The anonymity that social media provides is a double-edged sword. As I mentioned above, our company experienced a number of benefits from monitoring our social media presence (leveraging anonymous platforms, like Whisper). But, there’s a fine line between constructive discussion and brand-tarnishing rants posted on a public forum.
We set very strict rules with our employees. As a condition of their employment, the agreement they sign states that they will not post negative information about our company in a public place (including social media sites that can be viewed by our potential and current customers). We also set the expectation with them that they do not have the right to speak on behalf of the company via online forums.
This measure protects us from crossing the threshold and unleashing internal corporate concerns out to the public. As I mentioned Whisper earlier, I’ll give you an example of something that occurred which resulted in an employee termination. We created a private Whisper group where employees could post and discuss issues.
But, sometimes employees (hopefully in error) post information outside of our Whisper group. One employee ranted about a fight they had with their supervisor earlier in the day. We were able to identify the employee based on the event described. We worked with her to understand more about the situation. In the end, we made the difficult decision to terminate her employment for cause.
Employee Discipline / Termination after a Breach of Social Media Policies
This wasn’t the first workplace infraction, and based on an established history, it wouldn’t be the last. We cut ties, and now she’s causing headaches at one of our competitor’s branches.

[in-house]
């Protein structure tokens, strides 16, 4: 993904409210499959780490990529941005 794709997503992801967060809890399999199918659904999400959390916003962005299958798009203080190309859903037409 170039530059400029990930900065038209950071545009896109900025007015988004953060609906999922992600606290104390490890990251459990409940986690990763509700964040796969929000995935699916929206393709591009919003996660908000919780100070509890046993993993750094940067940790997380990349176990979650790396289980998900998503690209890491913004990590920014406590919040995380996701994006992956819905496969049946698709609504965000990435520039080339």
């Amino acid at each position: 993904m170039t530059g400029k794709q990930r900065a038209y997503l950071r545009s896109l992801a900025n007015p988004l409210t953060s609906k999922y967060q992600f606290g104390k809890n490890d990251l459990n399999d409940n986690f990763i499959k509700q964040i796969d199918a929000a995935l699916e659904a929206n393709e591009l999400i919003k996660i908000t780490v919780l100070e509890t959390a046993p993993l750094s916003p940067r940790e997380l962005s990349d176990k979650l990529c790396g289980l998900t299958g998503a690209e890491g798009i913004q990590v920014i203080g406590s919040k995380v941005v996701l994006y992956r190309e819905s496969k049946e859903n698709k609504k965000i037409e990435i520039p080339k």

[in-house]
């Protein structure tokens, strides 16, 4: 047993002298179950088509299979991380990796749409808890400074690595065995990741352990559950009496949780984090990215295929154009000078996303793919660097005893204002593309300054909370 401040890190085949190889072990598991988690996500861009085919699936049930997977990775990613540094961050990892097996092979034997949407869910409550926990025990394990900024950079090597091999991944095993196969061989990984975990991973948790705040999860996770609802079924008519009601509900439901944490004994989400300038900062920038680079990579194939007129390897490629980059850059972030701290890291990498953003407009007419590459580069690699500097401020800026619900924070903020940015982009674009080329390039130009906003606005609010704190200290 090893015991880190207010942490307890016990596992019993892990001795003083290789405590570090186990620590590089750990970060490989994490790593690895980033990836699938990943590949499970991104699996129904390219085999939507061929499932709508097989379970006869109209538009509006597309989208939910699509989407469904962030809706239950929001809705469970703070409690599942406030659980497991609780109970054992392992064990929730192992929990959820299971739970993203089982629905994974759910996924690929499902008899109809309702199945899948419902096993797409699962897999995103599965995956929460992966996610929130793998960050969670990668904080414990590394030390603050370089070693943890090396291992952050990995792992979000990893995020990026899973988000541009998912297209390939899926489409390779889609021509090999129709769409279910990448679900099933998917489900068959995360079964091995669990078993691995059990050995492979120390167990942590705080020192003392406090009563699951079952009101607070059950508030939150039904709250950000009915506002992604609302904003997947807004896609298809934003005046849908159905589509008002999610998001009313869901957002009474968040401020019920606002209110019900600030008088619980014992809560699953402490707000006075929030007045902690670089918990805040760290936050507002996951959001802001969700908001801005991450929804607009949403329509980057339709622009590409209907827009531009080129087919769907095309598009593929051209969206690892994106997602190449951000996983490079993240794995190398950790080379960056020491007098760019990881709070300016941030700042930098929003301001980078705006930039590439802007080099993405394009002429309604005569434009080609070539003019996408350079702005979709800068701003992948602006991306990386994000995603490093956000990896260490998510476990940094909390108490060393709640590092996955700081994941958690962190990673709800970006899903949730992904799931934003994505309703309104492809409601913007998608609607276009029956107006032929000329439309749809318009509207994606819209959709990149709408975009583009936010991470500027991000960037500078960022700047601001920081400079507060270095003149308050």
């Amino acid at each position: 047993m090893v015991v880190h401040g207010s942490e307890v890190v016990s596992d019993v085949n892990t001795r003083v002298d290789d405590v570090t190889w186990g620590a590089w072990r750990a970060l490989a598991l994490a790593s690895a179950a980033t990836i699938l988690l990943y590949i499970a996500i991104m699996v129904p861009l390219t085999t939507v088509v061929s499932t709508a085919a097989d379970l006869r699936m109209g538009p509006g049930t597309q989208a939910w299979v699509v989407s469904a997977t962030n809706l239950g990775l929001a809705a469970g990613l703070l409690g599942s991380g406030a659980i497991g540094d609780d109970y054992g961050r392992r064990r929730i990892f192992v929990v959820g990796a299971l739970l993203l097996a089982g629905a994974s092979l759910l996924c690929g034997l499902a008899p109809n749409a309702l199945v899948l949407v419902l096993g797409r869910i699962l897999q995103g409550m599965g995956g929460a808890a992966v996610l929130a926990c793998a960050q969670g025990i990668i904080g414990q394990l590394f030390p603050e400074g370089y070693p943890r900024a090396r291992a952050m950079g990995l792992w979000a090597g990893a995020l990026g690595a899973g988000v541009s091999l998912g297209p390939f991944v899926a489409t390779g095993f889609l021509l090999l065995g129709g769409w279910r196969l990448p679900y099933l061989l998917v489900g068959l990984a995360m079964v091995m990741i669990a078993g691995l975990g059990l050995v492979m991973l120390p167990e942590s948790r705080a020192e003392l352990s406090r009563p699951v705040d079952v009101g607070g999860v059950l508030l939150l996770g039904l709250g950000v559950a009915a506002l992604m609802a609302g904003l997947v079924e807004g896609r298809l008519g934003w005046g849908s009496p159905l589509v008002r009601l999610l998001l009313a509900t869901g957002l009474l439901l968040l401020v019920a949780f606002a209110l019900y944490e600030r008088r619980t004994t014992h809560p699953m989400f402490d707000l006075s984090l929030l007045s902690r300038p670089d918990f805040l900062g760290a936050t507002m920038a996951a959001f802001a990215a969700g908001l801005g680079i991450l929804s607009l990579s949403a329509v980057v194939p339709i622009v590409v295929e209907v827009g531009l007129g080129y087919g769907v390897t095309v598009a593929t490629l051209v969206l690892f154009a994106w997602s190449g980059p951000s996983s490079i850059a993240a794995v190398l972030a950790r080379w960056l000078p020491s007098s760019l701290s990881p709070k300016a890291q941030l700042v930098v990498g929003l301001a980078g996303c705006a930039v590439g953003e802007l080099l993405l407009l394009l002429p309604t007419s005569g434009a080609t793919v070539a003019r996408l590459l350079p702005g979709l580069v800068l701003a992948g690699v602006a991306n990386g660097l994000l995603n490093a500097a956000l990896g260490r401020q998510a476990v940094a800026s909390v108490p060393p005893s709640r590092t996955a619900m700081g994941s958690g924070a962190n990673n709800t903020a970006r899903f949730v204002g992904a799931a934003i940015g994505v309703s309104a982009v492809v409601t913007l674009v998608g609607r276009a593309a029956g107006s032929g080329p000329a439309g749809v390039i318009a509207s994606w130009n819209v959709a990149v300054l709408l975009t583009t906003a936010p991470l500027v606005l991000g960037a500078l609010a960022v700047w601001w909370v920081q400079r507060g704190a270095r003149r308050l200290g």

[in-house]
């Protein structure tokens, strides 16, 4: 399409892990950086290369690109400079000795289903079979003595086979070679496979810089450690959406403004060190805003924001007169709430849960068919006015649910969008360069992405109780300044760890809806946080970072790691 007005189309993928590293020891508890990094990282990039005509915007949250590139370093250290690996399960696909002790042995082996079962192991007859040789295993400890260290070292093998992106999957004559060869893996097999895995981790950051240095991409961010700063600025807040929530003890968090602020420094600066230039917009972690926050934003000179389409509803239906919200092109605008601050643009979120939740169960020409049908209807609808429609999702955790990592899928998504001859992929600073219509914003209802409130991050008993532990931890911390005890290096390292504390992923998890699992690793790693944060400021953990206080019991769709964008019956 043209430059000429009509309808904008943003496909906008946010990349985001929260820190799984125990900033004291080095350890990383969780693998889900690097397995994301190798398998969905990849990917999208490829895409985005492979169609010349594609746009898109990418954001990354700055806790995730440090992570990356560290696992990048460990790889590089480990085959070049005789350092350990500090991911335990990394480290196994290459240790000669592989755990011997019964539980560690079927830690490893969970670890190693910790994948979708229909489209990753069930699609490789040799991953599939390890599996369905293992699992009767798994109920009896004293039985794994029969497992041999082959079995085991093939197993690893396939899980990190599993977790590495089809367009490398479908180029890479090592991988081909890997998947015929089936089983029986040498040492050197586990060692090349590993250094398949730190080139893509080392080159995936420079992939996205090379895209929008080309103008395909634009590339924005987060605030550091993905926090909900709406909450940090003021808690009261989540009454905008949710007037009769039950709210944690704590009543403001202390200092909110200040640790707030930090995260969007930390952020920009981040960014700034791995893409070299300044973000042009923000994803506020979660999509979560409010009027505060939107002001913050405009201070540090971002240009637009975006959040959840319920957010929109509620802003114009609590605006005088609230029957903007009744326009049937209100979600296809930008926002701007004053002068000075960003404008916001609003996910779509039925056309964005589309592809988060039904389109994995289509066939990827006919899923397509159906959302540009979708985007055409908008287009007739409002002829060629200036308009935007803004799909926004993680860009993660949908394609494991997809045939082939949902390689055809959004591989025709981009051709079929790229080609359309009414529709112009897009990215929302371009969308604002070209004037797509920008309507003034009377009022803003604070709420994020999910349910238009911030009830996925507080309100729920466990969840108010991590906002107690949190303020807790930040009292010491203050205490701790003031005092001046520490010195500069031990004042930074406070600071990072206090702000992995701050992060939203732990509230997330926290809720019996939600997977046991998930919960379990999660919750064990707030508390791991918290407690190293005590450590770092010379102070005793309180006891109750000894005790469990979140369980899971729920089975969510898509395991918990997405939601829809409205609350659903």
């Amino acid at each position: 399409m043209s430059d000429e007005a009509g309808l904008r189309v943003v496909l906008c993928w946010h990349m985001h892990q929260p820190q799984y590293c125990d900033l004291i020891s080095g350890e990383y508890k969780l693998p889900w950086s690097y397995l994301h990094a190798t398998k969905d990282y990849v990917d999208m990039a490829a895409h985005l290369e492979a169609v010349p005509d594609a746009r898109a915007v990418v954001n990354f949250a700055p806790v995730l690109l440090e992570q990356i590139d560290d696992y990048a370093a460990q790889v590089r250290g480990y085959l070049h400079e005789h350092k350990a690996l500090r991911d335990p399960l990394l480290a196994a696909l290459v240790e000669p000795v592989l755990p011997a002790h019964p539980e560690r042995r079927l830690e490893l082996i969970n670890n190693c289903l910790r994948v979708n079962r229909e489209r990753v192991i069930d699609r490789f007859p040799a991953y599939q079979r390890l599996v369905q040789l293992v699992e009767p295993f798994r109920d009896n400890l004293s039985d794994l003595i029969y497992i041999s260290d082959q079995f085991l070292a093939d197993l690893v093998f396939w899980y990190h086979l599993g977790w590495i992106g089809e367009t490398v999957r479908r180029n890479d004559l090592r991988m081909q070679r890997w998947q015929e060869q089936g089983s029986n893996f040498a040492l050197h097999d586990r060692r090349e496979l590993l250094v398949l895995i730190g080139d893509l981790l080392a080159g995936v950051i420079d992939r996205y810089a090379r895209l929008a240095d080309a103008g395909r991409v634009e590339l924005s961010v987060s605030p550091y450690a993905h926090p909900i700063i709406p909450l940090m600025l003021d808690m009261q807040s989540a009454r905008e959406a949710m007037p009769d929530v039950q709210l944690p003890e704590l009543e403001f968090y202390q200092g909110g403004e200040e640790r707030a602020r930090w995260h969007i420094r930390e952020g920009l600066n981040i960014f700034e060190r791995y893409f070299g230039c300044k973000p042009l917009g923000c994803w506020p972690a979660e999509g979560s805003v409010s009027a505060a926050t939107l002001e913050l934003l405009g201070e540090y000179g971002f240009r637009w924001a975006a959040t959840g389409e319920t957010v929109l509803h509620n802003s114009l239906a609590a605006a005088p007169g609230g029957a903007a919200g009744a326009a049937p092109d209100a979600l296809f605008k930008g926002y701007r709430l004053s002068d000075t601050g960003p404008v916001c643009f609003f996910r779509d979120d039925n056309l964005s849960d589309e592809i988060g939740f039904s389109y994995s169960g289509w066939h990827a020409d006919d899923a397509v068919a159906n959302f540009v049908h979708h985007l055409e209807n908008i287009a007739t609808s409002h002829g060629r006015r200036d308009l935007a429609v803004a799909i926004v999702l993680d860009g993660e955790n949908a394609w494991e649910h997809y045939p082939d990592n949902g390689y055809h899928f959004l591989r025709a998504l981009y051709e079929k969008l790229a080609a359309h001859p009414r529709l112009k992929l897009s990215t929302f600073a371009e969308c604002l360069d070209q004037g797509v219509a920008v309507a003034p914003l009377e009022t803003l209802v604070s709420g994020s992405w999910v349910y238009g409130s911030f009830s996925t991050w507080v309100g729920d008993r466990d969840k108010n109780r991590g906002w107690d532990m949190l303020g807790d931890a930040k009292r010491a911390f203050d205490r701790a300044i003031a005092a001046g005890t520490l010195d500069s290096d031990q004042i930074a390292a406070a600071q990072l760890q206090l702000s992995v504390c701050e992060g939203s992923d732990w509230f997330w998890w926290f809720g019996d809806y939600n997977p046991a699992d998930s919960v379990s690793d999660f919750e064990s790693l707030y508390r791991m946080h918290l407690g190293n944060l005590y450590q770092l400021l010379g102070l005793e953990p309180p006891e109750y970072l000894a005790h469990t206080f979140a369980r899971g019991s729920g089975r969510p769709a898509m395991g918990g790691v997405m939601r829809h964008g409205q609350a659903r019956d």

If you’re going to terminate an employee for something they share publicly on the internet, it’s important to consider the following:
- What does the documented history of this employee with your firm contain?
- Does your company have a detailed, easy to understand social media and public posting policy?
- Did the employee in question have a clear understanding of the rules surrounding the use of social media, as it related to his/her job?
- How have you handled past issues with other employees? Will the handling of this incident differ from the handling of previous incidents? Why or why not?
The most critical aspect of your disciplinary process is consistency. If you treat one employee differently from another individual in a similar circumstance, you not only undermine your trust with your team, but you open yourself up to potential legal consequences. The average out of court settlement for a wrongful termination lawsuit is $40,000. Don’t let inconsistent HR processes open your company up to unnecessary liability.
The power (good and bad) of social media is undeniable. Social media is all about sharing, but there’s always a name and a face attached to sharing things online. For employers looking for real-time feedback, anonymous social media apps like Whisper are powerful. Just make sure clear boundaries are set, and employees have a firm understand of where the lines are drawn.